US environmental protection agency under fire

Published: Saturday 15 March 2003

the us environmental protection agency (epa) has been issued an ultimatum. The attorneys general of three us states -- Maine, Massachusetts and Connecticut -- have threatened to sue the apex watchdog body if it does not include carbon dioxide as a pollutant under the Clean Air Act within 60 days.

The law officers despatched a letter to the agency's administrator, Christine Todd Whitman, stating: "We have not seen any significant progress on the development of a national programme to control carbon dioxide emissions." It was also observed that the epa's inability to address the issue violates the Clean Air Act. The legislation requires the epa to keep tabs on pollutants. By including carbon dioxide in the act, the agency can begin regulating greenhouse gas (ghg) emissions.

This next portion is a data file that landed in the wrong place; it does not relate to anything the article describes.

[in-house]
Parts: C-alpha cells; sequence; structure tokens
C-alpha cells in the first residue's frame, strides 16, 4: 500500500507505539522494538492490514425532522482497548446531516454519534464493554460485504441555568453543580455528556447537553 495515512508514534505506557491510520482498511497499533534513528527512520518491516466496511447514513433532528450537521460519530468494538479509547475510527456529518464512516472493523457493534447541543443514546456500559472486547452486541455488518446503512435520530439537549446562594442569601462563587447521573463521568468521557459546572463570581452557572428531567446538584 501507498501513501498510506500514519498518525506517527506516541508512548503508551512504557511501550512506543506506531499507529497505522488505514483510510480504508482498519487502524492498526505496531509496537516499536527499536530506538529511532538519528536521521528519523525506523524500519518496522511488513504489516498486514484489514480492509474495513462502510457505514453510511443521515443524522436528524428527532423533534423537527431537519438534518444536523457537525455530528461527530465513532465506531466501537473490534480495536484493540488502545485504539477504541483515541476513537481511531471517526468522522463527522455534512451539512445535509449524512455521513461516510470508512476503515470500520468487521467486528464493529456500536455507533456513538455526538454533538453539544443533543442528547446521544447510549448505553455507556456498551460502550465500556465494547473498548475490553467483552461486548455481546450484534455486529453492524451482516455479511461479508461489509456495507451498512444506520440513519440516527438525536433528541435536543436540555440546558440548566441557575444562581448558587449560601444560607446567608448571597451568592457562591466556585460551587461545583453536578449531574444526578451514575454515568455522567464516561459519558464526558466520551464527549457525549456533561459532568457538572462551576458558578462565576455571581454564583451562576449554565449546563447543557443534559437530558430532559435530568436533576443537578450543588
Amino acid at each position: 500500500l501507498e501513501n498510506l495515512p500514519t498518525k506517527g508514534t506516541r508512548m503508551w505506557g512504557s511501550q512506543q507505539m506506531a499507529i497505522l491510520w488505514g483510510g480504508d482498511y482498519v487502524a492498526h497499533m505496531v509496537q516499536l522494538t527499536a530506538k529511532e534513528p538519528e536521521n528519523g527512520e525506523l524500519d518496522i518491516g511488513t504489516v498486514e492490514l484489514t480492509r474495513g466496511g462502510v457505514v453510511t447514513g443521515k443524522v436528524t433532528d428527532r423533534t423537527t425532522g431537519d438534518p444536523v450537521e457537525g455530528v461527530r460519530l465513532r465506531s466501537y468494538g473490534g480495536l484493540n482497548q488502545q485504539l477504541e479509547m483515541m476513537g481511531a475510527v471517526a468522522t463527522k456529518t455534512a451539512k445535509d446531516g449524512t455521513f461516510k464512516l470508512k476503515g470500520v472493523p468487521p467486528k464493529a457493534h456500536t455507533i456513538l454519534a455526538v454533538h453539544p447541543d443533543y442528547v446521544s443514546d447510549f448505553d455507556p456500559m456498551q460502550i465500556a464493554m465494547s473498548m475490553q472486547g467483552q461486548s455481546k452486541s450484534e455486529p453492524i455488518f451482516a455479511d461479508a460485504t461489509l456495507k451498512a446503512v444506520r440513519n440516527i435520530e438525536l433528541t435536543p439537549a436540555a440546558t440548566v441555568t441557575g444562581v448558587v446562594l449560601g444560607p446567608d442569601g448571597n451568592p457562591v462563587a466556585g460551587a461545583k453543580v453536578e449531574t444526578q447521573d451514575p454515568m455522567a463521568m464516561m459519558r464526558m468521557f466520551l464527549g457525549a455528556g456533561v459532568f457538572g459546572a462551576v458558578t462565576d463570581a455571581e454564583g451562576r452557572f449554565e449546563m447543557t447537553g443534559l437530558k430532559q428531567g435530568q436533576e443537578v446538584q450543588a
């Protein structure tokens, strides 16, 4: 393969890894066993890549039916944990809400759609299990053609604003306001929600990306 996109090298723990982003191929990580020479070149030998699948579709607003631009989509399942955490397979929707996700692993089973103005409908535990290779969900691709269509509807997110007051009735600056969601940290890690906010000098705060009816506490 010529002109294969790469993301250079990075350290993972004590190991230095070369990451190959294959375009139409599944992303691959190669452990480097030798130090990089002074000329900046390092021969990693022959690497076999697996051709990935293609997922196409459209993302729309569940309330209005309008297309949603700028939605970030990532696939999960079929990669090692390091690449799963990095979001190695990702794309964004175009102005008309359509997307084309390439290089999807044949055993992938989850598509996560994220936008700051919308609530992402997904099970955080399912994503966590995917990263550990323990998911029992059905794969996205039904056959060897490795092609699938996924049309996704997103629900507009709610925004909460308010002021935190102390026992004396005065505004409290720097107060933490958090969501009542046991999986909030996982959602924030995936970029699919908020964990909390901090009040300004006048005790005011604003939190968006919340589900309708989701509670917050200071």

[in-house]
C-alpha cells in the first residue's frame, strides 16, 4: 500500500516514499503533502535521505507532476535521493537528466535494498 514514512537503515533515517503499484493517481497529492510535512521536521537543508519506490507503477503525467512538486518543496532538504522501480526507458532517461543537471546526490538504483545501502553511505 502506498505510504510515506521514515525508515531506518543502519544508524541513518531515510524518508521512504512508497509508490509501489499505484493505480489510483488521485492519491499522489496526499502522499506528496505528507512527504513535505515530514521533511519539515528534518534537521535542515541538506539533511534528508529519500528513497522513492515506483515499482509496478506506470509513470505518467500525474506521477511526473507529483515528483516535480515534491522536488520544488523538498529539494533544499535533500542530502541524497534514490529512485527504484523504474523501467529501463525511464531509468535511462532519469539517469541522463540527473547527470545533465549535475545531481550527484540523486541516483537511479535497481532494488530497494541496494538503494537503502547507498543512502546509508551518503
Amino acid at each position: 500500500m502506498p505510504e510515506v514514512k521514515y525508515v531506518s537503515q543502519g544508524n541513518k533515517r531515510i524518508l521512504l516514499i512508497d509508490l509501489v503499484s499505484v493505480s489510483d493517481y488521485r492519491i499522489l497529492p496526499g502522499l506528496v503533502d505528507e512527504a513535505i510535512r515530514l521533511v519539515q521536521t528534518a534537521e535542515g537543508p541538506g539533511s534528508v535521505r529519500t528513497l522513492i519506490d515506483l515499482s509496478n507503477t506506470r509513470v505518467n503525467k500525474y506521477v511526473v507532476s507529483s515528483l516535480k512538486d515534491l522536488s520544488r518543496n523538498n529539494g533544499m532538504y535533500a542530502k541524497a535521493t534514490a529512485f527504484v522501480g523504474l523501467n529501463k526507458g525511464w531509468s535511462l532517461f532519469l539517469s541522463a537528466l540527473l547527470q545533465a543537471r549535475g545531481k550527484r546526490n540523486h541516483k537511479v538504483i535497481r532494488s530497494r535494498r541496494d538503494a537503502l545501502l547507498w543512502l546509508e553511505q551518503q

In December 2002, a coalition of three environmental organisations had sued the epa for its continued failure to deal with global warming. The current controversy can be traced back to a missive despatched to the agency by 11 attorneys general in 2002, urging it to regulate carbon dioxide emissions.

"The us administration is asking for five more years of studies while the world is warming," said Gary Cook, climate coordinator of activist group Greenpeace. "We are now seeking the court's intervention so that the epa enforces us environmental laws expeditiously and takes action to address global warming." According to Massachusetts attorney general Tom Reilly, neither ensuring clean air nor curbing global warming is a priority for the us government.

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